Last year I spent quite a few hours sorting through photos of several generations of ancestors, my late husband’s family and mine, plus those of our own immediate family, children and grandchildren. I barely made a dent in the collections!
My husband’s family seems to have taken more photographs of their relations, and saved many more than people on my side have done. And while my siblings keep and store some of our relatives’ pictures, I am the sole curator of those that were passed to us from my in-laws and their in-laws, and so forth.
It wasn’t too hard to find at least a thousand pictures that could be put in the trash. It pains me to say that, because an image of a human made in the image of God feels like it retains something of the holiness of that connection, and it doesn’t seem right to be disrespectful of it. That shows that I come from a generation before digital images. I discard those with abandon.
Many that I tossed, however, were of such poor quality that I couldn’t see the faces, and quite a few were superfluous, because of there being much better or identical pictures of those people in existence. I have many more to purge, hopefully this year, but I have sifted through the oldest ones.
Among the boxes of pictures coming from my husband’s family, the third category that I needed to discard was this: Women who were unidentified, and did not match any pictures of known relations. Yes, there were also some mystery men, but they did not impress me in any way. Most didn’t look composed, or handsome. I felt differently about the women, I suppose because I am a woman.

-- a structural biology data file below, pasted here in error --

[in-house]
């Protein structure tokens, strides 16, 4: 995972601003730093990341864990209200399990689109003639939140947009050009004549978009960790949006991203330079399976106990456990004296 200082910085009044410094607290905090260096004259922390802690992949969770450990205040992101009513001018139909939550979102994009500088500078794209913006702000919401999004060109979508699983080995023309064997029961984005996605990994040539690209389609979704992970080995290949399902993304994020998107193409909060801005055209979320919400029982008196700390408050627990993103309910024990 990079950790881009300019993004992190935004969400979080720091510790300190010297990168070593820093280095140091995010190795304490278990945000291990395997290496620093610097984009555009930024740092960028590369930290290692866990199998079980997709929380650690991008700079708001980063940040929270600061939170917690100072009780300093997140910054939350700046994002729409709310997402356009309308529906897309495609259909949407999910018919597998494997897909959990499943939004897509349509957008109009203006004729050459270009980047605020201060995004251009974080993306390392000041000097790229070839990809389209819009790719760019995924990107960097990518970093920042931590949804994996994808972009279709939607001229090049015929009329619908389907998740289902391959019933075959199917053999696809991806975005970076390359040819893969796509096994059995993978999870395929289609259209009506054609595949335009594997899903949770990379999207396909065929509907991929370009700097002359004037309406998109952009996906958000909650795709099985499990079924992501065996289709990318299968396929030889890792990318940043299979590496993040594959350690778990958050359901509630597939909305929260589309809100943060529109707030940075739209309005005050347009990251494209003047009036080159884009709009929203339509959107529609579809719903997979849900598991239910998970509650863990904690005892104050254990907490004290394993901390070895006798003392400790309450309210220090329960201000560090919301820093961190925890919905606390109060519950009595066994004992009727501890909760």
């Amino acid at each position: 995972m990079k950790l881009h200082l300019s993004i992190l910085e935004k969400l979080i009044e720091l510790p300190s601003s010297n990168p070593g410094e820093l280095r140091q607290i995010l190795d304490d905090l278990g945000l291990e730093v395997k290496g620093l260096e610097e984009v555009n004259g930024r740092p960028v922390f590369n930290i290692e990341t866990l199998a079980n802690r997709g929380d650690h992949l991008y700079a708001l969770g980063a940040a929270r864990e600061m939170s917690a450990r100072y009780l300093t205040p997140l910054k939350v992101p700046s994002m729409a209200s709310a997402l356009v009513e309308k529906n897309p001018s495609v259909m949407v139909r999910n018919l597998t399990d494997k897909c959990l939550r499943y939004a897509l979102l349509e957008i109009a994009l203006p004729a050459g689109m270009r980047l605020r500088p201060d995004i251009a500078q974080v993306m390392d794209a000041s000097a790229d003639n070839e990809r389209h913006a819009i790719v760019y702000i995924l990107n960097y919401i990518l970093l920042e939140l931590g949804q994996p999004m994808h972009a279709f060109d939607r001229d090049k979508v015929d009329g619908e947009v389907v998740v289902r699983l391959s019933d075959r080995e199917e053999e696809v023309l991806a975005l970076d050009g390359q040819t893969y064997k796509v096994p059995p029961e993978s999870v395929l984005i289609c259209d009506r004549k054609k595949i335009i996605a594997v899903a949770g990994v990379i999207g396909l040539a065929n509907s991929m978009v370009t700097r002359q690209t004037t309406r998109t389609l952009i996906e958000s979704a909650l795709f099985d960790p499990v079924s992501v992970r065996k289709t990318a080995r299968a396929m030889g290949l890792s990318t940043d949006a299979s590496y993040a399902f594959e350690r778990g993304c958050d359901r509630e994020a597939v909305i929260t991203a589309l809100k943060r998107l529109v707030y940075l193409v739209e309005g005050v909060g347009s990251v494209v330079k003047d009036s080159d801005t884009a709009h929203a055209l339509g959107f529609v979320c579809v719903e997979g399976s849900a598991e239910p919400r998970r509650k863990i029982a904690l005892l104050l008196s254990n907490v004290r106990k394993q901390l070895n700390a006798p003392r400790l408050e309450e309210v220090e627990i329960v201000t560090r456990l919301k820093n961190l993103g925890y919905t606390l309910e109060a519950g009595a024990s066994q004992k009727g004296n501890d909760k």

Were they distant cousins? College friends? Maiden aunts? No one in my family knew them, no one cares about them. They all sleep in death. But — I did care about them. A hundred years ago they meant something to someone in our family, and since it is so easy to save digital images, I laid their paper pictures out on the carpet and took group photos.
I hope that each of them is known by name by someone somewhere, friends or descendants who have copies of these photos that that they won’t throw in the trash for a while yet. My curiosity about them is curious, these who represent thousands and billions who no longer walk the earth, most of whom never had their picture taken. But even if they are all forgotten by us living humans, God does know about them. And I, briefly, knew them ever so slightly….